FE isn’t a brand – and why that matters

Earlier this month the TES published a double-page spread (and splashed the story) about a six month study of further education reputation undertaken by Richard Gillingwater, of corporate communications agency Acrue Fulton.

In the article Richard ‘says FE’s national brand needs to be rebuilt, and unveils his plan to help the sector make people sit up and take notice’ (to quote the TES blurb).

While I applaud any media taking interest in further education and recognise Richard’s impeccable credentials, the available evidence suggests that it is impossible to rebuild the further education brand. That is because further education, with one important exception, is not a brand.

It is at best a sector and most probably a system.

There are numerous, occasionally conflicting, definitions of ‘brand’. It is one of those words, as Jerry McLaughlin delicately puts it, ‘that is widely used but unevenly understood’. Where academics and practitioners tend to agree is that a brand is a product, concept or service publically distinguished from other products, concepts or services. “A brand is what a firm, institution, or collection of products and services stands for in the hearts and minds of its target audience.”[1]

Brands, as the derivation from branding-iron suggests, are commonly expressed through the medium of a brand name, a trademark, a logo.

FE is not ‘publically distinguished’. It has no recognised logo, no trademark. More importantly, all but one of its target audiences (those who work in it) are insufficiently aware of it – who it serves, its constituent parts, its ‘key facts’ for want of a better phrase – for it to qualify as a brand.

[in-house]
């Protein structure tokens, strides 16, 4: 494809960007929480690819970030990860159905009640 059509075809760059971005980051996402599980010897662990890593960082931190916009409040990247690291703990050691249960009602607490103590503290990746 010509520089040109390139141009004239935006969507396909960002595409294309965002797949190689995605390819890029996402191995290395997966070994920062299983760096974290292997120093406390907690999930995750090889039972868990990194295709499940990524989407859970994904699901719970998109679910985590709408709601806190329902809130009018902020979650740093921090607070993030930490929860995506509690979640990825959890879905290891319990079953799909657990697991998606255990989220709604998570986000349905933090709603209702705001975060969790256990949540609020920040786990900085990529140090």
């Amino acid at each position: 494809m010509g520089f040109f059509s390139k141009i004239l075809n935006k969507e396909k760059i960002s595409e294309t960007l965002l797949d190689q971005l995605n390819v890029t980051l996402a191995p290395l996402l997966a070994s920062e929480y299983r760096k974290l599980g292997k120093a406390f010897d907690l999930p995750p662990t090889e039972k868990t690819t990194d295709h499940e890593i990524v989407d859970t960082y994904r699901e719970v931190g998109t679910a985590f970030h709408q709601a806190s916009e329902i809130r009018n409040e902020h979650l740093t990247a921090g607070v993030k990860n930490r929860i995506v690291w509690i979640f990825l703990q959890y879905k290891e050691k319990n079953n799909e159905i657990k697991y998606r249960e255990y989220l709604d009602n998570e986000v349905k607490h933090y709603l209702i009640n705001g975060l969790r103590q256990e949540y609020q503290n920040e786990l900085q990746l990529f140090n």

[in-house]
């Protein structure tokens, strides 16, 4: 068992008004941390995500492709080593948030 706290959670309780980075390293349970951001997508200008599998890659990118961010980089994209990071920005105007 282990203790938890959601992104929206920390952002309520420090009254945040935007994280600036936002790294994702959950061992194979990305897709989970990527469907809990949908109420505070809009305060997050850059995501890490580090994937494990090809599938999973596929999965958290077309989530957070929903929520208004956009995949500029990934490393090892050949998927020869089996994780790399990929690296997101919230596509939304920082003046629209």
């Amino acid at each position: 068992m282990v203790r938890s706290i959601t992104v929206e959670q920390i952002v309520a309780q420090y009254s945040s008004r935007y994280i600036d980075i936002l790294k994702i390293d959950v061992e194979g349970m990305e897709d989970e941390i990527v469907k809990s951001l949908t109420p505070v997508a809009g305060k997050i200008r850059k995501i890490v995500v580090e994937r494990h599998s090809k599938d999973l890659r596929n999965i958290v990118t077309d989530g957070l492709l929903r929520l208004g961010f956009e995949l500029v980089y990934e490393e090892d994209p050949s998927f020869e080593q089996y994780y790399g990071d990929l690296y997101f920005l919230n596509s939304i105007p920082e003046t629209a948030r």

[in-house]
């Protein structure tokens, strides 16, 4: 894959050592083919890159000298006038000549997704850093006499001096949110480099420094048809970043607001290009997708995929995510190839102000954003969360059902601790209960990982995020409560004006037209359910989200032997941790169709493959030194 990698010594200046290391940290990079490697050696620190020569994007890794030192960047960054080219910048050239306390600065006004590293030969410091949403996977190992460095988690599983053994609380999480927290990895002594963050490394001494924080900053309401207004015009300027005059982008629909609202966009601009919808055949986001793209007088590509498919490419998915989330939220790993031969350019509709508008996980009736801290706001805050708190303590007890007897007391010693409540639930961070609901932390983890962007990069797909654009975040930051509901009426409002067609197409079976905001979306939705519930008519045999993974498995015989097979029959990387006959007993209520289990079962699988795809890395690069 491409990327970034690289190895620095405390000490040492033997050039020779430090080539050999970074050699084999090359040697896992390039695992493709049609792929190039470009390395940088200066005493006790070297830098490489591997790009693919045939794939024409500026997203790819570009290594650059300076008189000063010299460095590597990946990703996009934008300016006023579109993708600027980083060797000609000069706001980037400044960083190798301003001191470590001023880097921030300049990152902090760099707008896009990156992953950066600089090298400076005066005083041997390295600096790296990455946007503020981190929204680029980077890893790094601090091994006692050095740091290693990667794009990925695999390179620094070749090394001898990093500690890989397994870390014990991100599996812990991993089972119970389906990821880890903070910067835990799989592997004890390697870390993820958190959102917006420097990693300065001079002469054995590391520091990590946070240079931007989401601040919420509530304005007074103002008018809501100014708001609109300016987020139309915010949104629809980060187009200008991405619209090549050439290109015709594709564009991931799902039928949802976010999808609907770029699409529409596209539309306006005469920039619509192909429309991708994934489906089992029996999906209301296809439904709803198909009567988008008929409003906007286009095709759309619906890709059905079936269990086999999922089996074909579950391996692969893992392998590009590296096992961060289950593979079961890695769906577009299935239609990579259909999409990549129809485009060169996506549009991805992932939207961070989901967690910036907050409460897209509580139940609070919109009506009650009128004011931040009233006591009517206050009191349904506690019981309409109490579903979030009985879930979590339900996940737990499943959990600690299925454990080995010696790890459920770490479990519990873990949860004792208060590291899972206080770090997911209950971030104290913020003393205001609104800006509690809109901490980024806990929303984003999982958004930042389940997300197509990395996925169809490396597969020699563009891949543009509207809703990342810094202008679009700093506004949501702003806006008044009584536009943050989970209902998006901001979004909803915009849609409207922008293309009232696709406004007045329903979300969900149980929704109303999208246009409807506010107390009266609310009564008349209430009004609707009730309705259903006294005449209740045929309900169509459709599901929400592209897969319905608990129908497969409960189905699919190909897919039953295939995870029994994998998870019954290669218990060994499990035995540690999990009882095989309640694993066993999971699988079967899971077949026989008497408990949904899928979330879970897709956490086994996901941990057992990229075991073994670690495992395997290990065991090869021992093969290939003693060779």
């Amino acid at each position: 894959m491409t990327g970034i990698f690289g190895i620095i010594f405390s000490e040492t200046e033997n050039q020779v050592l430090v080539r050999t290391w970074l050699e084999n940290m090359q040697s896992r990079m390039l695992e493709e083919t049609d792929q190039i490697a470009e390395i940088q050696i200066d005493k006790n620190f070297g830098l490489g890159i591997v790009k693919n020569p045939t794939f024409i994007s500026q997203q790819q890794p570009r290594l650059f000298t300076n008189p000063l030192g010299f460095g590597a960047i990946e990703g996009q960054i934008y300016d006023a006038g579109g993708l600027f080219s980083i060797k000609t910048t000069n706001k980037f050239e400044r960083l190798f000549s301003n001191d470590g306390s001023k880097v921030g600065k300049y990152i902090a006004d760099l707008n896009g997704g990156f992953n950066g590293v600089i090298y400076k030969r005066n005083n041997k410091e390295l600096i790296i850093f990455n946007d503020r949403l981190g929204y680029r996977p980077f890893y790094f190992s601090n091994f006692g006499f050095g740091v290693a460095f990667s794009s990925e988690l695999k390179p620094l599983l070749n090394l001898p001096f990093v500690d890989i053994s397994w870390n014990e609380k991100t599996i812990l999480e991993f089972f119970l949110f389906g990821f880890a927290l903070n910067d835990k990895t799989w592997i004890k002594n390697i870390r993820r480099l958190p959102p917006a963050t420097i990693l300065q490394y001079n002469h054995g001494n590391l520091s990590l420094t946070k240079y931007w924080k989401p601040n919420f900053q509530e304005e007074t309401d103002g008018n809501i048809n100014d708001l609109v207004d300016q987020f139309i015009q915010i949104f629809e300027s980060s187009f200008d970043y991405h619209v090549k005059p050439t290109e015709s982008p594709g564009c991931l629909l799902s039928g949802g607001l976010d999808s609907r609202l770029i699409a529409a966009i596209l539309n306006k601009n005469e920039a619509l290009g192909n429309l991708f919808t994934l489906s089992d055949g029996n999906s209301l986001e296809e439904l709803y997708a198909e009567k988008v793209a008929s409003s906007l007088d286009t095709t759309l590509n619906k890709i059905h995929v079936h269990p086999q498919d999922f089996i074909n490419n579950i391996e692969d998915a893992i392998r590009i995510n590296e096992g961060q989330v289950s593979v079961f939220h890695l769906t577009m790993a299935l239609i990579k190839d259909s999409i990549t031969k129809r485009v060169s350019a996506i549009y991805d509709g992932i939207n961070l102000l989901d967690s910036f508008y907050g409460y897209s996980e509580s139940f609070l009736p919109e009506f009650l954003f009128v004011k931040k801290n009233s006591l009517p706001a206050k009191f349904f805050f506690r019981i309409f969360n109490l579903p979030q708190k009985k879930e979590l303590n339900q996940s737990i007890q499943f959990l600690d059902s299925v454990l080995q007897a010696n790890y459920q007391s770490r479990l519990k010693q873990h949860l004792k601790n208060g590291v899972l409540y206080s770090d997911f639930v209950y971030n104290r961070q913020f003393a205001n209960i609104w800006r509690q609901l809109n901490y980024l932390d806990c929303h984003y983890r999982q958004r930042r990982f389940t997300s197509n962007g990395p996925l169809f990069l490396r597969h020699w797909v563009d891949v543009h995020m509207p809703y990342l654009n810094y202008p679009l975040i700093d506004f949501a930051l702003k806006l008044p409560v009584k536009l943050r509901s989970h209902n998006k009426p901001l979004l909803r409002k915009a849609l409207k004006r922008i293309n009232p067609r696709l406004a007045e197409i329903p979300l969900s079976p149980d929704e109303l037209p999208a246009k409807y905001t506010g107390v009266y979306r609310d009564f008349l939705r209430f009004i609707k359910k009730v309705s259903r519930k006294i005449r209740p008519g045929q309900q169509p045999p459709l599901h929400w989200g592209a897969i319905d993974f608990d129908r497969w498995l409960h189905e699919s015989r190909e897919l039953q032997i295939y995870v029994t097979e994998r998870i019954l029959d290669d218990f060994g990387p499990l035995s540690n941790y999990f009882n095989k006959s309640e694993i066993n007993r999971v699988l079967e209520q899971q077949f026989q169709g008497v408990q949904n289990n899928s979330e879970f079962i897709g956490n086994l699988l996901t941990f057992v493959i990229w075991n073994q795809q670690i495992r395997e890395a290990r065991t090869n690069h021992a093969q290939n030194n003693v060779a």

In the past decade a handful of studies examining FE’s reputation have been commissioned. They all tell pretty much the same story – like this one from 2007. If you look under the bonnet of each of those studies, the respondents typically have some understanding of further education and FE as a concept[2]. Sometimes this is deliberate, as in the case of this 2012 study of FE employees.

To my knowledge (and according to reviews of available literature like this one from Anne Parfitt at Huddersfield Uni and this paper from David Roberts at the Knowledge Partnership) there has been no audit of further education’s reputation among a general population. By that I mean parents, students, prospective students, client and non-client employers. More basically, people who don’t work in organisations involved in the delivery or receipt of further education.

No such study has been commissioned, I’d suggest, because potential investors think it would be a waste of time and money. In 2011, the Association of Colleges and polling company ICM undertook a study of college reputations among such a general public. Two thirds of respondents thought Trinity College Cambridge was an FE college, and half said that colleges are still under local authority control and not inspected by Ofsted. In those other studies among ‘stakeholder’ audiences, respondents demonstrate a higher level of awareness of colleges than they do of FE. So it follows that a general public would demonstrate an even lower level of awareness of FE than they did of colleges in 2011.